2004's Late Planting of Onions
20th Apr 2005
It was on the 23 rd April last year that I planted my onions in their beds, and they were probably the strongest plants that I've had for few years. A number of you will probably think that date to be quite late as I know some growers, particularly those growing for the heaviest classes, will have planted during early March. The difference of course is that their beds will have been heated either by having hot water pipes running around and underneath the soil or they will have heating cables just underneath the planting level of the root ball.
Planting later naturally means that the onions need to be in larger pots which is a change from my usual pattern of planting out from a relatively small pot. The reason for the strong plants was certainly as a result of adding Nutrimate to the potting up mixture, the foliage was powerful and standing bolt upright. No heating was given to the bed at all and when it was covered with black and white polythene I was surprised that the bed temperature hardly dropped. If you are concerned about the temperature of your bed being low and you can"t use heating cables in the soil, then cover the bed over with clear polythene. Clear polythene will heat your soil up faster than anything else. At the same time it will also germinate any weed seeds in the soil which you can hoe off prior to laying the black and white polythene. In my case, whether it is the location or not, but my onions always seem to peak around mid July and I find it extremely difficult to keep them growing on after the end of that month.
Last year I had some lovely onions in my bed measuring 21 inches in circumference during the middle of July. They had a lovely green top on them so I thought they would possibly make 22 inches, a size that I like a set of quality onions to be at. It was a mistake, because even though I had about two at that size to harvest at the end of July the remainder seemed to run out of steam and had to be harvested during early August when approaching 21½. There was another problem as well, around half of the onions just wouldn't ripen properly and they never had the superb condition all over that is so necessary when competing at the highest level. The bed was also in need of some organic matter which it has had this time round so I hope to have that little extra bit of growth to give me those extra few inches. The beds have been soaked through a few times to make sure that the level of salts in them is negligible. This is known as the Conductivity reading and if you had a soil test it should be approaching zero on the ADAS scale. If it's a high reading you will need to really flush out the bed with plenty of water as your onions will struggle to grow in soil with a high Conductivity reading.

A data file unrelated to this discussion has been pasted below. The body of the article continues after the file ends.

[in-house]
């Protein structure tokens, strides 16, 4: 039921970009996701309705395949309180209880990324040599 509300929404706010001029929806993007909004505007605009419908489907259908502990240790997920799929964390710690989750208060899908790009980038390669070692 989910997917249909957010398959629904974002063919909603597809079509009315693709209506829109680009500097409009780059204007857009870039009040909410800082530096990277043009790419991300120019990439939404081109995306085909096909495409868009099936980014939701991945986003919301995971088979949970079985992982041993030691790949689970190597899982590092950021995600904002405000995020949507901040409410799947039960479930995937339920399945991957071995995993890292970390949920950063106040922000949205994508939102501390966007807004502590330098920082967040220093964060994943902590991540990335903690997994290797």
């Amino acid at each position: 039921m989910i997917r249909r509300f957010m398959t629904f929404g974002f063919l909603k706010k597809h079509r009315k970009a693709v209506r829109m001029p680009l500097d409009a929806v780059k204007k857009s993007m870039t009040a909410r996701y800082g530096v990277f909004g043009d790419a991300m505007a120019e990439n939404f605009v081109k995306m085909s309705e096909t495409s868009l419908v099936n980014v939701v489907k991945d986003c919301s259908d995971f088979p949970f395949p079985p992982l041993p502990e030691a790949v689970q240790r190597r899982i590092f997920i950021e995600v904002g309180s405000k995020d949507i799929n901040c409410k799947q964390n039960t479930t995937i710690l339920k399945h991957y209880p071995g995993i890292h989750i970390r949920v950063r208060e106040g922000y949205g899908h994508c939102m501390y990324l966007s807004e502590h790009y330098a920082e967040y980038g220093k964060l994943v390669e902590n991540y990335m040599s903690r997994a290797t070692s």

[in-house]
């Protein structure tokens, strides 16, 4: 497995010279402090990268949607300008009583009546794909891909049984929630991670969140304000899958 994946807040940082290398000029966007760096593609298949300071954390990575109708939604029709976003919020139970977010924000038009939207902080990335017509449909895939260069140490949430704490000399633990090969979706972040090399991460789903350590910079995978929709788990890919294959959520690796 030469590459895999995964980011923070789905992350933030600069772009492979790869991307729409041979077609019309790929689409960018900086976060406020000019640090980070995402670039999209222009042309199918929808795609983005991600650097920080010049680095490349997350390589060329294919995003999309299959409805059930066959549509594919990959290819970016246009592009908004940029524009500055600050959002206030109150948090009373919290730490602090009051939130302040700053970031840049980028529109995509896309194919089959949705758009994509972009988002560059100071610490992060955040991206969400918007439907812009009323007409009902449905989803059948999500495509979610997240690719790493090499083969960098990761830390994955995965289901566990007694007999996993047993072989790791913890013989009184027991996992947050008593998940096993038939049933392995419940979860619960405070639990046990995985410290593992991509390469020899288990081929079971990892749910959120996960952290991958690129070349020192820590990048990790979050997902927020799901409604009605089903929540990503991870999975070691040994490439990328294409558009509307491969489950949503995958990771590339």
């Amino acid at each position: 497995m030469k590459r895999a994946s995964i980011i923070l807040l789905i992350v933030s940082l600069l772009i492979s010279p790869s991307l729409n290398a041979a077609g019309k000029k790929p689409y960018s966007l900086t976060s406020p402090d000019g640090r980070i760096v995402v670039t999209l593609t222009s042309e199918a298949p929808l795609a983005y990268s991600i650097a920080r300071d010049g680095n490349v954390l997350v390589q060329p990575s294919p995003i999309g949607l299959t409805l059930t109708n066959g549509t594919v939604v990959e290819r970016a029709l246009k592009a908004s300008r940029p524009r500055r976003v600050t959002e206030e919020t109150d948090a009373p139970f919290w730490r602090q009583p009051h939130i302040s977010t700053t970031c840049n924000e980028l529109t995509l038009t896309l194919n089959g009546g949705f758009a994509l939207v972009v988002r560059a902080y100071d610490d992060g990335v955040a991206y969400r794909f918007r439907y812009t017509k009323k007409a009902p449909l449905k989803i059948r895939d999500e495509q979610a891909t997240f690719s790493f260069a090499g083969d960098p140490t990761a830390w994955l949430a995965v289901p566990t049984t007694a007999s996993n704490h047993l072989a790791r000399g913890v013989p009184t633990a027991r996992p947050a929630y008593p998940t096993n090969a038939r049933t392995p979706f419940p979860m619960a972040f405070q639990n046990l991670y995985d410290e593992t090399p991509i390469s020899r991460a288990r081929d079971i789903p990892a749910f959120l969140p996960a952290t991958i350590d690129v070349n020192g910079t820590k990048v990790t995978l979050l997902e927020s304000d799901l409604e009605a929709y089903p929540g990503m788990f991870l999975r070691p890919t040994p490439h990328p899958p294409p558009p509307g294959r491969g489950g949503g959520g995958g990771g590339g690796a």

There's no doubt that the use of the horticultural disinfectant Jet 5 was a real contributory factor to the excellent growth rate that I had in the bed last year. It cleaned out the soil and I never had any problems with any disease whatsoever. The beds were once more given a good and thorough soaking and the way I did it was as follows. I propped a plastic 45 gallon drum on a steel platform that I have and these were on top of my long carrot bed block work, just outside the polytunnel. This means that I had a good head of water that was gravity driven through a length of hosepipe and through my watering lance. Each of the two onion beds as well as the leek beds were given 45 gallons of the diluted Jet 5 at the manufacturers dose rate for cleaning out irrigation pipes. Once the beds had dried out a little they were given 3 ounces of Vitax Q4 and Calcified Seaweed to a square metre and 5 ounces of Nutrimate. The whole bed was then thoroughly rotovated with my lightweight cultivator. The bed will now be raked level and the position of the onions marked out in two rows with eighteen inches between the rows and between each plant. The same size pot that the onions are growing in will then be sunk in the exact location, some slug pellets will be scattered on top and only then will the bed be covered over with the black and white polythene. By simply feeling for the rim of the pot underneath the polythene, you can make a cross cut where the pots are, remove the pot and simply plant the onion in the pre formed hole. Next water each plant with about a pint of water to consolidate the surrounding soil around the onions root ball. Re adjust the split canes and clips making sure that the neck of the onion is perfectly erect. Personally, once I see the onions growing away, in about a fortnight or so, I very carefully remove the clips. With my hand underneath, the leaves, I gently lower those that would fall down and possibly snap off, until they are resting on the polythene.